There were other bright spots this summer as well, with Chandler once again coming in and showing off his potential — hi 16 points and nearly eight boards a game were both team highs. The following year Chandler started in 70 games, playing 33 minutes a night and averaging 14 points a contest.
The other was Anthony Roberson (if you remember this name, we should be very good friends), a 6’2” sharp-shooter who was the second-leading scorer in the 2008 Summer League, later signing with the Knicks but rode the bench until he fell off the face of the NBA world in a mid-season trade.
2009: Ah yes, the birth of Toney Douglas. Oh yeah and that nobody Jordan Hill. Back in the 2009 NBA Draft, the Knicks went for the highest-valued player at their 8th overall pick after their golden boy — Stephen Curry — was picked just before them. (Hate you, Golden State.) They settled on Jordan Hill, and then went on to buy the 29th overall pick from the Lakers and drafted guard Toney Douglas. Hill was the highly-anticipated big man prospect while Douglas was the “I just hope he’s decent” prospect. In the 2009 LVSL, it was actually Douglas who got Knick fans excited and Jordan Hill who made us wheeze.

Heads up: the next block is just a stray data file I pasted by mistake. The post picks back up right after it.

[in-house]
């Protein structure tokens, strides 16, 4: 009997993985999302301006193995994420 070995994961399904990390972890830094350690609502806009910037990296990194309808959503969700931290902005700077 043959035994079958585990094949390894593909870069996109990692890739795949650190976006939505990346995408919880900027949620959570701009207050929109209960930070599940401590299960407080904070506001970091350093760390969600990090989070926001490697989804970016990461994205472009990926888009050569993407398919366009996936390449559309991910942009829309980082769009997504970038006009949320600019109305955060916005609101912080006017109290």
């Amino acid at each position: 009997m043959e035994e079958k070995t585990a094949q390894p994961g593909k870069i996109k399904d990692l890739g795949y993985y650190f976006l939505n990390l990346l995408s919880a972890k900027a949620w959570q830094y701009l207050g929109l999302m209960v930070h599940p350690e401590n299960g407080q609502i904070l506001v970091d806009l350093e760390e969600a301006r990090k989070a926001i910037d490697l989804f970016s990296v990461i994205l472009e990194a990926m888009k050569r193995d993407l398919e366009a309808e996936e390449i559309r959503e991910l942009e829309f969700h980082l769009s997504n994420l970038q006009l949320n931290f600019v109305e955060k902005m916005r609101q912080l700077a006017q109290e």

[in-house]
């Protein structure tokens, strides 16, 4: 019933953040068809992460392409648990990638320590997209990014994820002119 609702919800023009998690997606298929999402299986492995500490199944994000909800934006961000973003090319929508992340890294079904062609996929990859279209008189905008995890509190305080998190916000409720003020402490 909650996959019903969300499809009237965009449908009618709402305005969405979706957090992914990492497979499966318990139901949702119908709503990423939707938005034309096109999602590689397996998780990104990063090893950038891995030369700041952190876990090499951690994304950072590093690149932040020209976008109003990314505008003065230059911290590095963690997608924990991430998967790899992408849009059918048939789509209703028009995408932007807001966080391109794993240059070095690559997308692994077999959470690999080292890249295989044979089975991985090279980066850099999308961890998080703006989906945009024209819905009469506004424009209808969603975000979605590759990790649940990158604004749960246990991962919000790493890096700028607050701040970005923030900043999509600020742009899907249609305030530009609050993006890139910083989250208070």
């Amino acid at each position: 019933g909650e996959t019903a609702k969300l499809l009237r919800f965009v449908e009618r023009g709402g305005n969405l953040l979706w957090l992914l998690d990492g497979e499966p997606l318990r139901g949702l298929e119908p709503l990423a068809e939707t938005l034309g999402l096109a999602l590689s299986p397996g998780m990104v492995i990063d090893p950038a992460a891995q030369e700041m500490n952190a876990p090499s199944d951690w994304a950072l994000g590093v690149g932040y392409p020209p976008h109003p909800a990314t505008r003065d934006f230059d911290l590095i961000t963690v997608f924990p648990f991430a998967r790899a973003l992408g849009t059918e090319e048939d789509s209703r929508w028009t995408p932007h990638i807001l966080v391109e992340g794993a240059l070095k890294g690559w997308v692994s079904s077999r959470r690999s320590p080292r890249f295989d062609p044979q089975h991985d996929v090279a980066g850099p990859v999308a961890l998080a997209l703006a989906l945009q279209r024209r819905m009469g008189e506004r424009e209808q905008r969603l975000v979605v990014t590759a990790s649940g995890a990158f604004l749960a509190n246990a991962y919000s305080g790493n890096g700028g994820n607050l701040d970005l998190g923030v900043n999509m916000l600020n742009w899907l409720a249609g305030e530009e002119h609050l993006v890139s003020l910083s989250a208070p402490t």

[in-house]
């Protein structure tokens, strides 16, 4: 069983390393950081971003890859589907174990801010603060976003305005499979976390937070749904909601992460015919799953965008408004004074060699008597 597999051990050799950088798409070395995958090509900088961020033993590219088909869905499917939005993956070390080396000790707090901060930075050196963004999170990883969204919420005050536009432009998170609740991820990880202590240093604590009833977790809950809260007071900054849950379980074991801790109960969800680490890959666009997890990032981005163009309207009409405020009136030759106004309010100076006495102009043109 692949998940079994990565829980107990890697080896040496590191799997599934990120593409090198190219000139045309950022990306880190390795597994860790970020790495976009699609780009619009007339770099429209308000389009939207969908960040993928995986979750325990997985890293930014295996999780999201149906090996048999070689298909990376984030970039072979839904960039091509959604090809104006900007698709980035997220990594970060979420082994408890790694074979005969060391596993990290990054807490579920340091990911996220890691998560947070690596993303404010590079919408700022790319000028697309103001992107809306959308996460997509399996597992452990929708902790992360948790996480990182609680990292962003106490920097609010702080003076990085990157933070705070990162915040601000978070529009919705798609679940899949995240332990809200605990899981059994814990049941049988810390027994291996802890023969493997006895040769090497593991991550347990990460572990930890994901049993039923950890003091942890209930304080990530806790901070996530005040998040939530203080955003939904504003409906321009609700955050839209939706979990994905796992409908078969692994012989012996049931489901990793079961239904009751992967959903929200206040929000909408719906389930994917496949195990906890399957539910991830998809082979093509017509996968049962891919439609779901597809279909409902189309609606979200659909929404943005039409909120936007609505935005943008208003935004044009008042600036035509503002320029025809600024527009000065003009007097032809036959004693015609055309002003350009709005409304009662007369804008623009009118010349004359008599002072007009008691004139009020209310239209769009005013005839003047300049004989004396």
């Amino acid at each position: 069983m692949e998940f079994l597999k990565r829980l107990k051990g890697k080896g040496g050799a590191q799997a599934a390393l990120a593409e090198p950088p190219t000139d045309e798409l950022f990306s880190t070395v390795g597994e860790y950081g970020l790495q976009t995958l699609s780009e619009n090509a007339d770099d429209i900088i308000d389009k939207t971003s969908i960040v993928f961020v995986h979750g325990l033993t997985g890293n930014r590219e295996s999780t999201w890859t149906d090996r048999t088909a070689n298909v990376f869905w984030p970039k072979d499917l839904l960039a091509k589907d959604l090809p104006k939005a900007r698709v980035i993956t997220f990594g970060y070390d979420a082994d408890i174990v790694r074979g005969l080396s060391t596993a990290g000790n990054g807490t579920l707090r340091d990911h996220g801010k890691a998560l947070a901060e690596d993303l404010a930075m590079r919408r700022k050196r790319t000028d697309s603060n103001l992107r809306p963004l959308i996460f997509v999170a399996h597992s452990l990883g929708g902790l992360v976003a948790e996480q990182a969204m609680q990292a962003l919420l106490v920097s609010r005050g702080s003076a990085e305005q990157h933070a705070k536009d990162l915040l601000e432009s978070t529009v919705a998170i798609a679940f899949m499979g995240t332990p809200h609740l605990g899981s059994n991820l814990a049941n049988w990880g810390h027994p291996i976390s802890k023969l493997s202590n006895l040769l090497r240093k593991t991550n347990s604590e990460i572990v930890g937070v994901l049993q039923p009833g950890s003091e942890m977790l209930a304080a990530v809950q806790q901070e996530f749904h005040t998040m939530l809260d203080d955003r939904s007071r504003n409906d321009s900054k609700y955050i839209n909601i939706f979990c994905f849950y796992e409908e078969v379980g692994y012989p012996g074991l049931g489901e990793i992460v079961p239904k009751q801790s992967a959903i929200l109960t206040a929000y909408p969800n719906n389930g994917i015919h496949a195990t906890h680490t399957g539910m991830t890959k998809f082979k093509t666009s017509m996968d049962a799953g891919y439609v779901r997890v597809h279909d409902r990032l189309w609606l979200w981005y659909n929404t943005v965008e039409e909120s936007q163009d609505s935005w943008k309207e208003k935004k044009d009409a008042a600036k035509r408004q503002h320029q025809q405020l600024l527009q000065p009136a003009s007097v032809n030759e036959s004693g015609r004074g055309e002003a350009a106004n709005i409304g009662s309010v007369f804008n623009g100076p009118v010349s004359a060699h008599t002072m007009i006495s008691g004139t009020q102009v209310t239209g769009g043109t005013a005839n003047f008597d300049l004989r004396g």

Both shot extremely poorly but Douglas hounded opposing ball handlers with such energy and effectiveness he found a huge role with the team for the next three seasons, even being named the team’s starter with Carmelo Anthony and Amar’e Stoudemire at the beginning of the lockout-shortened 2012 season. As for Hill, he was traded for Tracy McGrady in his rookie season in a move to create cap space for 2010. (Side note: WHY, WHY did we have to trade Hill in this deal? Well, GM Donnie Walsh didn’t want to at the time, but Jim Dolan in all his excellency pushed Walsh to succumb to Houston’s demands and ship him to complete the swap. Sure he was pretty bad in his rookie year, but big men don’t develop as quickly as wings or guards in this league. Knicks fans who relished this guy being traded, you should know he put up an efficient double-double per-36 minutes with the Lakers this season.)